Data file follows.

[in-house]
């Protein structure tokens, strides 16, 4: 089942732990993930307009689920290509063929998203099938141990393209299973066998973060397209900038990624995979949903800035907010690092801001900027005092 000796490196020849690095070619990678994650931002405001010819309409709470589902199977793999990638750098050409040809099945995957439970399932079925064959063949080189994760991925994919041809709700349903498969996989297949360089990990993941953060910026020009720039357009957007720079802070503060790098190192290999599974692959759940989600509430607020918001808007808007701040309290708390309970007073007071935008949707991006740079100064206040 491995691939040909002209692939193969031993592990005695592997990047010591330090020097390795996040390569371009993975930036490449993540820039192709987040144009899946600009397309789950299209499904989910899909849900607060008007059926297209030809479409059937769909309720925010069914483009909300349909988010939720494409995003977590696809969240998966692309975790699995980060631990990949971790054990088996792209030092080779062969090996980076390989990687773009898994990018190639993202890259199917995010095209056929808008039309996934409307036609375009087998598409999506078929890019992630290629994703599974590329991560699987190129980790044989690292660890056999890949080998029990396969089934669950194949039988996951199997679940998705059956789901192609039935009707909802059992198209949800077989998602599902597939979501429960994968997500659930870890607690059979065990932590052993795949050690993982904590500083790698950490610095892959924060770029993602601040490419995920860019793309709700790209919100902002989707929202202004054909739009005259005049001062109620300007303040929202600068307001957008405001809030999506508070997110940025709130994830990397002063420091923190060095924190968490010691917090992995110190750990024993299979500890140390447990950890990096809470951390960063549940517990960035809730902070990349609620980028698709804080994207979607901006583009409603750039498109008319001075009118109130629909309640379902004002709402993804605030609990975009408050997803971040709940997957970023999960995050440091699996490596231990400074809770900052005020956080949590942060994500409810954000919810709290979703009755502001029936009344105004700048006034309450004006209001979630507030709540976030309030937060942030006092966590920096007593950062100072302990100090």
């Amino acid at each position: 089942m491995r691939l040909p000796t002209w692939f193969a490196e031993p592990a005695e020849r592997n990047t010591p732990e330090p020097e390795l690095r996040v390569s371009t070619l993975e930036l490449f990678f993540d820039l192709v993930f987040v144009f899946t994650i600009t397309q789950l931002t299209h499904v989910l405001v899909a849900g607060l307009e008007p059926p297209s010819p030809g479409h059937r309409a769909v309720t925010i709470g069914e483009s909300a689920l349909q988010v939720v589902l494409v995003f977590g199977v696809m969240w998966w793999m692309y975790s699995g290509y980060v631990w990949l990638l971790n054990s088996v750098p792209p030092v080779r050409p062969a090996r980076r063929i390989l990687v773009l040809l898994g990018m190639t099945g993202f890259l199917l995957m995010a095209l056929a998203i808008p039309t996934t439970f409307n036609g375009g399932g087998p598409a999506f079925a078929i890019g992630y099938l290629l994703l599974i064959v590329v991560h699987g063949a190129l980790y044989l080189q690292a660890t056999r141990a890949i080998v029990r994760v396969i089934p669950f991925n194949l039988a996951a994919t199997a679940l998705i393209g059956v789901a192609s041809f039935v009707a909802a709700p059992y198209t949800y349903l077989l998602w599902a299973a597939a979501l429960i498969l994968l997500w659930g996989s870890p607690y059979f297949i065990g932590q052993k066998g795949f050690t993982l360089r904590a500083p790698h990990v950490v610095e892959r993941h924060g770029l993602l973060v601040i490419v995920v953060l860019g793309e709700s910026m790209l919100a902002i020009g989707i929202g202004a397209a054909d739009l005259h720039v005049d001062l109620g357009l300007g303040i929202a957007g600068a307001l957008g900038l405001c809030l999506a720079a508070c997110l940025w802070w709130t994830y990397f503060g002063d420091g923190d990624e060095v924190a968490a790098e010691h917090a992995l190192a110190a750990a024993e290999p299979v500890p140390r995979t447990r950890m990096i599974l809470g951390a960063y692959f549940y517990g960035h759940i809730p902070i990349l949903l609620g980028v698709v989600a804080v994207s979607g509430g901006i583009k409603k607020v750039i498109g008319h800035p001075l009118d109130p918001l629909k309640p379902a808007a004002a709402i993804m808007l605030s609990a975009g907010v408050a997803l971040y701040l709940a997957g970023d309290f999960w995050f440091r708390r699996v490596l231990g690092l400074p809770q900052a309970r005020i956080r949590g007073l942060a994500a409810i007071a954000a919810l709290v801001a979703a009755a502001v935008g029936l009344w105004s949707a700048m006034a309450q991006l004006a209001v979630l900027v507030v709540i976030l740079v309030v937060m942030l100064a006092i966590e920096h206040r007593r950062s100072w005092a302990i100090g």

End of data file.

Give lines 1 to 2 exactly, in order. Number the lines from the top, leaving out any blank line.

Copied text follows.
[in-house]
């Protein structure tokens, strides 16, 4: 089942732990993930307009689920290509063929998203099938141990393209299973066998973060397209900038990624995979949903800035907010690092801001900027005092 000796490196020849690095070619990678994650931002405001010819309409709470589902199977793999990638750098050409040809099945995957439970399932079925064959063949080189994760991925994919041809709700349903498969996989297949360089990990993941953060910026020009720039357009957007720079802070503060790098190192290999599974692959759940989600509430607020918001808007808007701040309290708390309970007073007071935008949707991006740079100064206040 491995691939040909002209692939193969031993592990005695592997990047010591330090020097390795996040390569371009993975930036490449993540820039192709987040144009899946600009397309789950299209499904989910899909849900607060008007059926297209030809479409059937769909309720925010069914483009909300349909988010939720494409995003977590696809969240998966692309975790699995980060631990990949971790054990088996792209030092080779062969090996980076390989990687773009898994990018190639993202890259199917995010095209056929808008039309996934409307036609375009087998598409999506078929890019992630290629994703599974590329991560699987190129980790044989690292660890056999890949080998029990396969089934669950194949039988996951199997679940998705059956789901192609039935009707909802059992198209949800077989998602599902597939979501429960994968997500659930870890607690059979065990932590052993795949050690993982904590500083790698950490610095892959924060770029993602601040490419995920860019793309709700790209919100902002989707929202202004054909739009005259005049001062109620300007303040929202600068307001957008405001809030999506508070997110940025709130994830990397002063420091923190060095924190968490010691917090992995110190750990024993299979500890140390447990950890990096809470951390960063549940517990960035809730902070990349609620980028698709804080994207979607901006583009409603750039498109008319001075009118109130629909309640379902004002709402993804605030609990975009408050997803971040709940997957970023999960995050440091699996490596231990400074809770900052005020956080949590942060994500409810954000919810709290979703009755502001029936009344105004700048006034309450004006209001979630507030709540976030309030937060942030006092966590920096007593950062100072302990100090």